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Ballet Shoes by Noel Streatfeild

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Predictably, Petrova is bored by the dancing but finds something interesting to do at the weekends.

Petrova had a thin, pale face and high cheekbones, very different to Pauline’s pink-and-white oval and Posy’s round, dimpled look; she was naturally more serious than the others, and so, being bored for eight hours in each week did not show on her, as it would on them. It was Sundays that saved her.

After morning church she went straight to the garage, put on her jeans, and though only emergency work was really done on Sundays, the foreman always had something ready for her. Very dirty and happy, she would work until they had to dash home for lunch. Afterwards, occasionally, they came back until tea-time; then they washed and popped across the road to Lyons, but usually they went on expeditions in the car.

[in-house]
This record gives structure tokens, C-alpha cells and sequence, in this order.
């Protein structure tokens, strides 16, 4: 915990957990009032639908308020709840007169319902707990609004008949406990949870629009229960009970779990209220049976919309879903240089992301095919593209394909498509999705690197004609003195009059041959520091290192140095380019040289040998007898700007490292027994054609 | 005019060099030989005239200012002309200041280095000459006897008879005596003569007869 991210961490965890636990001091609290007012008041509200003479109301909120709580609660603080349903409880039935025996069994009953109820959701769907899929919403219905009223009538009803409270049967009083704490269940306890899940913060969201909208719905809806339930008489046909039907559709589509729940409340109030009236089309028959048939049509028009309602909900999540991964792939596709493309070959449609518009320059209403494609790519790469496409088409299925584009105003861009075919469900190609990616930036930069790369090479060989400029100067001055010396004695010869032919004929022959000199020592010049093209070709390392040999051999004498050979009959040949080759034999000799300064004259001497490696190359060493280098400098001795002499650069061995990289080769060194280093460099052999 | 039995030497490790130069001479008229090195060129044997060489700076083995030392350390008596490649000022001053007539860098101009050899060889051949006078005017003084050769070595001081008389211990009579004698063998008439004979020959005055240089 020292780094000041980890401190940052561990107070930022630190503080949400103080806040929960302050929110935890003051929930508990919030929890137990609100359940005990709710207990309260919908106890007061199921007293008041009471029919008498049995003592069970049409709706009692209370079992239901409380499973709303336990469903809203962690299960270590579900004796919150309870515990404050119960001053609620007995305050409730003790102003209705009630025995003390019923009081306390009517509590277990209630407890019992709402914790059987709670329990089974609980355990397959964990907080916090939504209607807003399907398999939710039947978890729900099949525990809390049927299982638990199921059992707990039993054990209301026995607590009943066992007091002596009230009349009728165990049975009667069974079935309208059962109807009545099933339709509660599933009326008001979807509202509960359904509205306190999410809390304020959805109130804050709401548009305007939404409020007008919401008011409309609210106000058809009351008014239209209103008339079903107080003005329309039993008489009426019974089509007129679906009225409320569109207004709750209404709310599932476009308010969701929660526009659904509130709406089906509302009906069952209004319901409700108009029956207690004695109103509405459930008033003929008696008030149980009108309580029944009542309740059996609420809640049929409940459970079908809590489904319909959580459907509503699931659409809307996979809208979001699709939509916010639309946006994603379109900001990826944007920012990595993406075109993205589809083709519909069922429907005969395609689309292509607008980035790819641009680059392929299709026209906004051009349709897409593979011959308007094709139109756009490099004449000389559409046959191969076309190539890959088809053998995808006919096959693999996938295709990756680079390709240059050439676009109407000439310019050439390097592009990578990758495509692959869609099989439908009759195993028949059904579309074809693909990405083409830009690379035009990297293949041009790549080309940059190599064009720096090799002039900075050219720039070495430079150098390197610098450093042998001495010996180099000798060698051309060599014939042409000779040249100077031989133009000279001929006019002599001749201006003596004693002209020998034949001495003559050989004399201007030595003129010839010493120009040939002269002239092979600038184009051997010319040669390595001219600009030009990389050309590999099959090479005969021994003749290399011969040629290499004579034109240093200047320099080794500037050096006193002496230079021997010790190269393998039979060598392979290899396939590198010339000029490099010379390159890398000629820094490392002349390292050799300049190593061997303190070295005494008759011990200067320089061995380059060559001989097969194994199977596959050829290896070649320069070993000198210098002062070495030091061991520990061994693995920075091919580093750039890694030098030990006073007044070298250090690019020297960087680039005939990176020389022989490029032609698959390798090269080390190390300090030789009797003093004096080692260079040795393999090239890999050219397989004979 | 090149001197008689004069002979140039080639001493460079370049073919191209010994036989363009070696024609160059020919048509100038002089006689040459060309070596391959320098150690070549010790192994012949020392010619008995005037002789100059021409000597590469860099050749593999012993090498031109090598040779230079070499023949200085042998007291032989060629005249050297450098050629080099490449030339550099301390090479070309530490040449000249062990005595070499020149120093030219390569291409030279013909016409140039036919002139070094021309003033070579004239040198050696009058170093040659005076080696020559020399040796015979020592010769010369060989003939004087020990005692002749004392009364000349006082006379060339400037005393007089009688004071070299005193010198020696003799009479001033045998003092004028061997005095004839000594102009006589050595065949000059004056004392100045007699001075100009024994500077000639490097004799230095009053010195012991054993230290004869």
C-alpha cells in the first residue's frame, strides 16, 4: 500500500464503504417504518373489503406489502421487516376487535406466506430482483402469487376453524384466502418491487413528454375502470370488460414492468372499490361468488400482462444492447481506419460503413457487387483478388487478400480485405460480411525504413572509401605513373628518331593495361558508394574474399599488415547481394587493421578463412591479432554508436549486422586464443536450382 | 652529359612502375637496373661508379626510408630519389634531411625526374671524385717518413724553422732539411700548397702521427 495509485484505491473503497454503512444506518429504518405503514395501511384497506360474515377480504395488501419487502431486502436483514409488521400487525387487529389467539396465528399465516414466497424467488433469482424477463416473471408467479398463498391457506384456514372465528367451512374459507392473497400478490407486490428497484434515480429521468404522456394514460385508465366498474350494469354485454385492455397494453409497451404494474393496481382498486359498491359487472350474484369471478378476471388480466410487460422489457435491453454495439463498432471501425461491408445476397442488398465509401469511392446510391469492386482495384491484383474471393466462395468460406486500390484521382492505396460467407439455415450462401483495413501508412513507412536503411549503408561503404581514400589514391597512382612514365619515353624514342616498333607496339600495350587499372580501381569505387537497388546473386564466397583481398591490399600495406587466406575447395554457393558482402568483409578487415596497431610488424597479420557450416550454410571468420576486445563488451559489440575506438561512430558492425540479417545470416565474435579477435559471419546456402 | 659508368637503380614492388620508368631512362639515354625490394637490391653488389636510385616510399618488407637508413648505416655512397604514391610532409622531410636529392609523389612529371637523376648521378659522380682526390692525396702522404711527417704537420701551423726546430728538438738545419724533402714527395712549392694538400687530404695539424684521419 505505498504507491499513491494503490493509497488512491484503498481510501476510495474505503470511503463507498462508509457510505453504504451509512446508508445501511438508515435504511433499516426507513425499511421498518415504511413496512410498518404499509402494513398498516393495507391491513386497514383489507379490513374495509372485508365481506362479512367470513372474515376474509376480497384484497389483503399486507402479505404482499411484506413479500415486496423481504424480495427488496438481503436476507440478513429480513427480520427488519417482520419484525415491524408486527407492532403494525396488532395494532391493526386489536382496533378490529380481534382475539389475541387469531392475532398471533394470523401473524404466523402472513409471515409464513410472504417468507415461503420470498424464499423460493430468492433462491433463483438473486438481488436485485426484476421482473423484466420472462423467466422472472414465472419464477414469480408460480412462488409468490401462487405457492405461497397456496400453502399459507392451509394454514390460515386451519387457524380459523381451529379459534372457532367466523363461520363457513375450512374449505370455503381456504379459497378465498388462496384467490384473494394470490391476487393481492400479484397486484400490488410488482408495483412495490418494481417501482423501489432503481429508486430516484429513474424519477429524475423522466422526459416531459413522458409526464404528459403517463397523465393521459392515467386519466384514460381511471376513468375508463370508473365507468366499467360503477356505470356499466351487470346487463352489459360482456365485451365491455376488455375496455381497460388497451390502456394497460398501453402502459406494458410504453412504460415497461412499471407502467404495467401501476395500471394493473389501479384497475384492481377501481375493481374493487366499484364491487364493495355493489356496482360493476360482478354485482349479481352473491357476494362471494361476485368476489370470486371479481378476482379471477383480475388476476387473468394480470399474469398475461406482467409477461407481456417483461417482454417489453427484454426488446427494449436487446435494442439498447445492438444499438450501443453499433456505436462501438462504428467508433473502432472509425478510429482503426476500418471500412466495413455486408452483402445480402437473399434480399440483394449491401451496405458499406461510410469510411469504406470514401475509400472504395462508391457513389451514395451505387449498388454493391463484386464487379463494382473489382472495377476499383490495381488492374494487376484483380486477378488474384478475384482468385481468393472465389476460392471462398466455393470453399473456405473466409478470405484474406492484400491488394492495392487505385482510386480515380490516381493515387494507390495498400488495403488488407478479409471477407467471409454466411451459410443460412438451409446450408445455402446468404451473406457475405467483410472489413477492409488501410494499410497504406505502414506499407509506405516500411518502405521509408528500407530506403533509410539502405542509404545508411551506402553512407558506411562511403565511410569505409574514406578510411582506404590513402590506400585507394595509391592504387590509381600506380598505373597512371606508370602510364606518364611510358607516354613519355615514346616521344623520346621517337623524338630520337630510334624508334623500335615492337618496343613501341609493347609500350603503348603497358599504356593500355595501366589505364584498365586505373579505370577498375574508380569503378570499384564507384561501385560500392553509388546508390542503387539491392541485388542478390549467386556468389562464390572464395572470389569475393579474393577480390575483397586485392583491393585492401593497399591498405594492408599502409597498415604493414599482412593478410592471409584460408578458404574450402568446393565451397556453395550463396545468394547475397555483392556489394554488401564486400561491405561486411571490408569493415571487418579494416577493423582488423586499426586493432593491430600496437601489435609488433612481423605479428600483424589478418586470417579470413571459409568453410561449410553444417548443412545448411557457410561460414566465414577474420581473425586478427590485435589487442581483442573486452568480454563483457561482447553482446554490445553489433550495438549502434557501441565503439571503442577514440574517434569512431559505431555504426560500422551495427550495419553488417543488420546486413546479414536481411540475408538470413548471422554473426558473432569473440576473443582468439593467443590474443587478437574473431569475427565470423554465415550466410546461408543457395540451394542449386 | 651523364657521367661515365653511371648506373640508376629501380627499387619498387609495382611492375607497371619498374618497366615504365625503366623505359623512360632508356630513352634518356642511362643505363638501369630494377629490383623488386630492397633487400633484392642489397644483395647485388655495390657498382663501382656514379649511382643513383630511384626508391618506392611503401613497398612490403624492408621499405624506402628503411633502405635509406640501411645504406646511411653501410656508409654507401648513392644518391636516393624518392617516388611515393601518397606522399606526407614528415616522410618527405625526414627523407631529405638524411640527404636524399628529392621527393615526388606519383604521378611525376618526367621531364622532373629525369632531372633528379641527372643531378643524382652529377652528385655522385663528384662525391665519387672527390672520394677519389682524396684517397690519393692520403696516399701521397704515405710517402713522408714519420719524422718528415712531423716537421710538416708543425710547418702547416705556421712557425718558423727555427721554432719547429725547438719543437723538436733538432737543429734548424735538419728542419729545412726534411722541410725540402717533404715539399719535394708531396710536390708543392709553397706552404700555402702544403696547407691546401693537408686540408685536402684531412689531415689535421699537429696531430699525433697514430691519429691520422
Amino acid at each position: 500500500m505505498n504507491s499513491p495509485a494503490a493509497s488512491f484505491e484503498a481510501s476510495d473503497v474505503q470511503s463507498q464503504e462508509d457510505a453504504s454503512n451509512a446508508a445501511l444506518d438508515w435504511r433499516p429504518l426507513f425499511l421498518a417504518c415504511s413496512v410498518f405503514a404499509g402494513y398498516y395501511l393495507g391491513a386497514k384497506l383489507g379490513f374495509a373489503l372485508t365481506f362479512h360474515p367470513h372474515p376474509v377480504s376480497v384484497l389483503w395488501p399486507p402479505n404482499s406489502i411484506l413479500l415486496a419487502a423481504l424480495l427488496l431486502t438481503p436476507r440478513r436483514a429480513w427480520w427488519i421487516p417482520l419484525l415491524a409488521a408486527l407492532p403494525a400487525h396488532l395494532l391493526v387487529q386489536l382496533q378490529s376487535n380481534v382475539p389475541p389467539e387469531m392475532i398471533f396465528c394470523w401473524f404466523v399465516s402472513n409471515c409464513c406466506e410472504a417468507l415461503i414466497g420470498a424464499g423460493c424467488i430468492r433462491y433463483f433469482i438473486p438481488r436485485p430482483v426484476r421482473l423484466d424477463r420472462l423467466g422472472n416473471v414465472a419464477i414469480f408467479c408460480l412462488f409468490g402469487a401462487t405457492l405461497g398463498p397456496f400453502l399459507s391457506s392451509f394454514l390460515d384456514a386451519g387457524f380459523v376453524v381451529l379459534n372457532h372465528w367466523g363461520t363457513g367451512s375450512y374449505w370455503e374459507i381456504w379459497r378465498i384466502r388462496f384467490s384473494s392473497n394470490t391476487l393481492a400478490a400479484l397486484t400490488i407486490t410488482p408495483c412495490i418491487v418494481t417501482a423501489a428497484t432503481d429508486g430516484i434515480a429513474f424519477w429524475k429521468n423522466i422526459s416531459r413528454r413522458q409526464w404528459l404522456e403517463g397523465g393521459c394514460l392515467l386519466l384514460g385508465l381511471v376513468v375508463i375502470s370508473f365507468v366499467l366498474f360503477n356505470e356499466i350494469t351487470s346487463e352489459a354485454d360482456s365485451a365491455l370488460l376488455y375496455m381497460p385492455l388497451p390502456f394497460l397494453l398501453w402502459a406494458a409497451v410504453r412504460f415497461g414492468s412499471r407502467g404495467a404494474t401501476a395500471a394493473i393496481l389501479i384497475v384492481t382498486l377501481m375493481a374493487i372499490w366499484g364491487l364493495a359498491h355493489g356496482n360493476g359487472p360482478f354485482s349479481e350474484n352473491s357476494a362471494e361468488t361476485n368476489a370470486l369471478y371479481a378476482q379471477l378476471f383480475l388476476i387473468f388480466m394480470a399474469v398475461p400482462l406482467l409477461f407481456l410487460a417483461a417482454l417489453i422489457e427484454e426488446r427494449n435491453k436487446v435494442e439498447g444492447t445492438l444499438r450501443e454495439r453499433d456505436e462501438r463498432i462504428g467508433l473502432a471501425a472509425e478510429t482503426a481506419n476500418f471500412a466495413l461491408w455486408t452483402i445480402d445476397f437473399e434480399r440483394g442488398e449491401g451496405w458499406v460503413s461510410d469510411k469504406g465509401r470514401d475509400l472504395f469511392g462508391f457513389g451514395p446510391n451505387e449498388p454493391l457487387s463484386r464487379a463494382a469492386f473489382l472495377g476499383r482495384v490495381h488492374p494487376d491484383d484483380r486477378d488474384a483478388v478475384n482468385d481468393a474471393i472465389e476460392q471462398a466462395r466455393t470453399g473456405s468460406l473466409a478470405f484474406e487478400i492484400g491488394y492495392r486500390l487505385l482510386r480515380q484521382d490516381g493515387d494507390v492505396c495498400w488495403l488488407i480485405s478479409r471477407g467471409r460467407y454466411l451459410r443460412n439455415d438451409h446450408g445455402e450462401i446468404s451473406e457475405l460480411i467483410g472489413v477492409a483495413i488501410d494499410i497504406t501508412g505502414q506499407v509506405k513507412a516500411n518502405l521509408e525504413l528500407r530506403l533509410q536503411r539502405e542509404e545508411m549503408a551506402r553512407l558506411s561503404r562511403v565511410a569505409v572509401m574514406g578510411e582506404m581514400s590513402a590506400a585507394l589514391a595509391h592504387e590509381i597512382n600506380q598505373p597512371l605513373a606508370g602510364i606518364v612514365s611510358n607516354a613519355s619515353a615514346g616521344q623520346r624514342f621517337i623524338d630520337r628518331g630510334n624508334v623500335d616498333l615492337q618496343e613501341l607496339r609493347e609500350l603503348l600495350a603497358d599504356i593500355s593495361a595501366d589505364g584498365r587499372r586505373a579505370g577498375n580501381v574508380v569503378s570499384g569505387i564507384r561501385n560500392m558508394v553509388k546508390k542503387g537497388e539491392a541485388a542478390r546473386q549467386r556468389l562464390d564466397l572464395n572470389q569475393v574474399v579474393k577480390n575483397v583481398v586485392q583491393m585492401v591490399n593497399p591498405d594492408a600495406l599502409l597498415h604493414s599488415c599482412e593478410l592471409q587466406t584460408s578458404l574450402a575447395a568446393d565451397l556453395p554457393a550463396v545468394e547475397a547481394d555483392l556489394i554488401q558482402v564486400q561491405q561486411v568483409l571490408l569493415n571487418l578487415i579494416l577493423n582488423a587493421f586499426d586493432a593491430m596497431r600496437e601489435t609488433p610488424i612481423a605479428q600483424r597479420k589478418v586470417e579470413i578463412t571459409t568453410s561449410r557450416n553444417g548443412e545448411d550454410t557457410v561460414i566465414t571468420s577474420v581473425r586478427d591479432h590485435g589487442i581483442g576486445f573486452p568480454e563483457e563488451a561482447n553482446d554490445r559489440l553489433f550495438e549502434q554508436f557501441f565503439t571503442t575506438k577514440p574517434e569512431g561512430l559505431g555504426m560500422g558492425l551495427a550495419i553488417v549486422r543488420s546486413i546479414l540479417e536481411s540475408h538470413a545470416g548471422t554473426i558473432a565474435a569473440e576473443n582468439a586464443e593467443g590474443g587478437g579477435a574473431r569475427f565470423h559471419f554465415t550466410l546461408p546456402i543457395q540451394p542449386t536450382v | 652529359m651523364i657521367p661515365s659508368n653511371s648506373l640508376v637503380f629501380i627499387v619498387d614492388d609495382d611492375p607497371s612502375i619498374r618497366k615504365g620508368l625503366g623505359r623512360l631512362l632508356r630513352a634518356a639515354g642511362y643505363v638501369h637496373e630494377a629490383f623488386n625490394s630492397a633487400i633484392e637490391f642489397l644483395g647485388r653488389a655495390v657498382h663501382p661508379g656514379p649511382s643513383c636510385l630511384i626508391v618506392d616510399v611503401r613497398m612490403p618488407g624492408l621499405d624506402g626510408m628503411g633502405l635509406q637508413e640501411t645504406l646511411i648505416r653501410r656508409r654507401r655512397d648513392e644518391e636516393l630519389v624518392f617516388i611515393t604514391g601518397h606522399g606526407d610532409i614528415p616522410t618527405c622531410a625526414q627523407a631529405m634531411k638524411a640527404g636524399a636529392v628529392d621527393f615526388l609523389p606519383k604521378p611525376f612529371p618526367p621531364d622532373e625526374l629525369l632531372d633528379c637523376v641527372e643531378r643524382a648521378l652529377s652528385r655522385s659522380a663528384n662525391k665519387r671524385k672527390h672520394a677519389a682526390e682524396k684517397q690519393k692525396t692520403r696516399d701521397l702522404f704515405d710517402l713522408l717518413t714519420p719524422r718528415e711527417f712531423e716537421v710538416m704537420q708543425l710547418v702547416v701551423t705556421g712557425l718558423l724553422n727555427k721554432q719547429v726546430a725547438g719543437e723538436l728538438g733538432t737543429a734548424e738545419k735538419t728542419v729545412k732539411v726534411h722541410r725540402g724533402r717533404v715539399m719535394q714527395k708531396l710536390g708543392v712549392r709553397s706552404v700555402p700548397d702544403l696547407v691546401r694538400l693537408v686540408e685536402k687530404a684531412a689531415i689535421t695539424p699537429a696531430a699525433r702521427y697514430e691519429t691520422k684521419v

Those expeditions were their secret; Petrova never even told the other two about them. The best of them were to the civil flying-grounds, where they watched the planes take off and alight, and often went up themselves. Sometimes they saw some motor-car or dirt-track races; but Petrova like the flying Sundays best.

Although, of course, she was years too young to fly, in bed, and at her very few odd moments, she studied for a ground license; she knew that when she did, an aeroplane would obey her, just as certainly as Posy knew that her feet and body would obey her.

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Girls in bloom by Francis Booth

Girls in Bloom by Francis Booth on Amazon U.S.*
Girls in Bloom on Amazon UK*
Girls in Bloom in full on Issuu

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Tania Whichart of The Whicharts (1931)

Before she wrote the universally-loved and continuously in-print Ballet Shoes for children, Streatfeild wrote her first published novel The Whicharts, 1931 for adults, universally ignored and out of print for decades. It has an almost identical plot and characters to the later book; in a way it is Ballet Shoes’ evil twin.